4.1.15. Thermodynamics What are examples of path functions and state variables?

  • Path functions: Heat and work (about the boundary)

  • State variables: Internal energy, enthalpy, entropy (about the fluid) What is the First Law of Thermodynamics and what kind of processes is it applicable to?

\[\text{Net heat added to system} + \text{Net work done on system} = \text{Increase in internal energy of system}\]
\[dq + dw = de\]

(lower case implies per unit mass)

The first law applies to reversible and irreversible processes What is the Second Law of Thermodynamics and what is it for a reversible process?

\[\text{Gross heat added to system} + \text{Net work done by system} \ge 0\]
\[dq + \Sigma = Tds\]

i.e. there is irreversible work done by internal molecular changes \(\Sigma\)

For a reversible process \(\Sigma = 0\)

i.e. \(ds = {dq \over T}\) What is Enthalpy?

From the \(1^{st}\) law, for both reversible and irreversible processes:

\[dq = d(e+pv) = dh\]

where \(dw = -d(pv)\)

Enthalpy is a state variables

For both reversible and irreversible processes it equals the internal energy plus pressure-volume potential energy. What is Entropy?

From the \(2^{nd}\) law for a reversible process:

\[s_2 - s_1 = \int_1^2 {dq \over T}\]

Entropy is a macro state variable

For a reversible process it is the infinitisimal heat added over constant temperature (non-adiabatic). What are the two property relations for entropy change from the 1st and 2nd laws of thermodynamics at constant pressure and constant volume?

  • 1st Law (reversible and irreversible) \(\longrightarrow de = dw+dq\)

  • Reversible work done by system \(\longrightarrow dw = -pdv\)

  • Reversible heat added to system (2nd law) \(\longrightarrow dq = Tds\)

  • For reversible and irreversible processes (1) \(\longrightarrow Tds = de + pdv\)

  • Definition of enthalpy \(\longrightarrow dh = d(e+pv) = de + d(pv) = de + pdv + vdp\)

  • By rearrangement \(\longrightarrow de = dh - pdv - vdp\)

  • For reversible and irreversible processes (2) \(\longrightarrow Tds = dh - vdp\) What is the entropy change for an ideal gas for a reversible and irreversible process?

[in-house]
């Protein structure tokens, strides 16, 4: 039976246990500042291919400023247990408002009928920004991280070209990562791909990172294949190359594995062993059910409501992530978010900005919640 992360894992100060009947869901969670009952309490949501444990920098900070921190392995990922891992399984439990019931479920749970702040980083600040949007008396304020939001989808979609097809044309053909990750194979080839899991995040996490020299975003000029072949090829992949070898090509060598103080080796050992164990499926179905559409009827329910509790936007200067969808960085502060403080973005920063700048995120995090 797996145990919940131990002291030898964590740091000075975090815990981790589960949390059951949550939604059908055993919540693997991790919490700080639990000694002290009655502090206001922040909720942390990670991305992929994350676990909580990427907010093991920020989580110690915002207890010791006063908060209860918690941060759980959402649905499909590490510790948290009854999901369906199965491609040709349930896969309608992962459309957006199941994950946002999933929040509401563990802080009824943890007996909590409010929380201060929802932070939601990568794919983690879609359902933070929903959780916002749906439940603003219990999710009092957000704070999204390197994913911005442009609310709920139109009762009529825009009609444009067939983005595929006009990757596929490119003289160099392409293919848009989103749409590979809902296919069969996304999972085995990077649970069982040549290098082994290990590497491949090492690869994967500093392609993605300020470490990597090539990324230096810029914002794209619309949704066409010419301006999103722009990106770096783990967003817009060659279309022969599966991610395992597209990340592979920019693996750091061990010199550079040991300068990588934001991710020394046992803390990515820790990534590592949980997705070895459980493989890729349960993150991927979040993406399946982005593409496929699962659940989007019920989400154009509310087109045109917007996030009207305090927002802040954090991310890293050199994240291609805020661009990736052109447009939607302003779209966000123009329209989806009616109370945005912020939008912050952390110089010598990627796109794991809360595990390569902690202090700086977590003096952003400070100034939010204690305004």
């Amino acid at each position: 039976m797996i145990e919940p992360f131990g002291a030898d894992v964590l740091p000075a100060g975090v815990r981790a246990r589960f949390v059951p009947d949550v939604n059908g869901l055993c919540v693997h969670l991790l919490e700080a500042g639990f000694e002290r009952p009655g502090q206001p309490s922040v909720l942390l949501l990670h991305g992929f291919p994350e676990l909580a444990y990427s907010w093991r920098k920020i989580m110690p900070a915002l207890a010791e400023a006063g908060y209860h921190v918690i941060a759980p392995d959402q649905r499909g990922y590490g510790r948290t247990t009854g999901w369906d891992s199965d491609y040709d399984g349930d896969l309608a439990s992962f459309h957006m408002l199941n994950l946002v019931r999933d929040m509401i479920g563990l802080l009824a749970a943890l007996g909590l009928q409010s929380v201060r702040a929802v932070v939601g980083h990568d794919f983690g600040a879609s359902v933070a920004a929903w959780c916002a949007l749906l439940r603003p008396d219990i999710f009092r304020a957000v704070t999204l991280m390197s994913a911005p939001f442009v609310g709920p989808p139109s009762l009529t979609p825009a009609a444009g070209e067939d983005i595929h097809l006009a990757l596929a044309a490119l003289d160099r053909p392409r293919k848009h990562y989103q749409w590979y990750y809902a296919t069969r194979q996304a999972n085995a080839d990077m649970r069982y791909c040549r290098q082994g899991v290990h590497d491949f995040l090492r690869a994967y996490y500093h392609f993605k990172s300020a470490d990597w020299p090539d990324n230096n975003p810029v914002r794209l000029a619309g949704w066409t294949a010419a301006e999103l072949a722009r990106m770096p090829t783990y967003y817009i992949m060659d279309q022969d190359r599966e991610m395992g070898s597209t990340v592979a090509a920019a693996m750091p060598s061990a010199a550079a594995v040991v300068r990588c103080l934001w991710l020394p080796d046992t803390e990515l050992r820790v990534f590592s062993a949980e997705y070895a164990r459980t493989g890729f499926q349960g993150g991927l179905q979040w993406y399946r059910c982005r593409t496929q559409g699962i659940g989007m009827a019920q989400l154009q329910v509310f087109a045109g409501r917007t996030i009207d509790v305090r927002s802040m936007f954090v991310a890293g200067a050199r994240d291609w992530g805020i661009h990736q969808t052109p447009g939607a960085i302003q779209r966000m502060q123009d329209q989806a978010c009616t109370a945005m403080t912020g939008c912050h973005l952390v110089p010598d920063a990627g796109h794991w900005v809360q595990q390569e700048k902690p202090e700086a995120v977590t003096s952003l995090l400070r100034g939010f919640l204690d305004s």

• \(ds = {de \over T}+{p \over T}dv\)

  • \(ds = {dh \over T} - {v \over T}dp\)

  • Calorically perfect

\(\longrightarrow de=c_vdT\)

\(\longrightarrow dh=c_pdT\)

  • Ideal gas

\(\longrightarrow p = {RT \over v}\)

\(\longrightarrow v = {RT \over p}\)

  • Hence

\(\longrightarrow s_2 - s_1 = c_v \int_1^2 {dT \over T} + R \int_1^2 {dv \over v} = c_v ln{T_2 \over T_1} + R ln{v_2 \over v_1} = c_v ln{T_2 \over T_1} + R ln{\rho_1 \over \rho_2}\)

\(\longrightarrow s_2 - s_1 = c_p \int_1^2 {dT \over T} - R \int_1^2 {dp \over p} = c_p ln{T_2 \over T_1} - R ln{p_2 \over p_1}\) How are the isentropic relations for an ideal gas derived from the entropy change?

  • Isentropic \(\longrightarrow s_2 - s_1 = 0\)

  • Hence

\(\longrightarrow 0 = c_v ln{T_2 \over T_1} - R ln{\rho_2 \over \rho_1}\)

\(\longrightarrow 0 = c_p ln{T_2 \over T_1} - R ln{p_2 \over p_1}\)

  • Definition of \(c_v\) and \(c_p\):

\(c_v = {R \over {\gamma -1}}\)

\(c_v = {{\gamma R} \over {\gamma -1}}\)

  • Hence:

\(\longrightarrow ln{\rho_2 \over \rho_1} = {1 \over {\gamma -1}} ln{T_2 \over T_1}\)

\(\longrightarrow ln{p_2 \over p_1} = {{\gamma} \over {\gamma -1}} ln{T_2 \over T_1}\)

  • Hence:

\(\longrightarrow {\rho_2 \over \rho_1} = {T_2 \over T_1}^{1 \over {\gamma -1}}\)

\(\longrightarrow {p_2 \over p_1} = {T_2 \over T_1}^{{\gamma} \over {\gamma -1}}\)

  • Hence:

\(\longrightarrow {p_2 \over p_1} = {\rho_1 \over \rho_2}^{\gamma}\)

\(\longrightarrow {p \over {\rho^{\gamma}}} = \alpha\)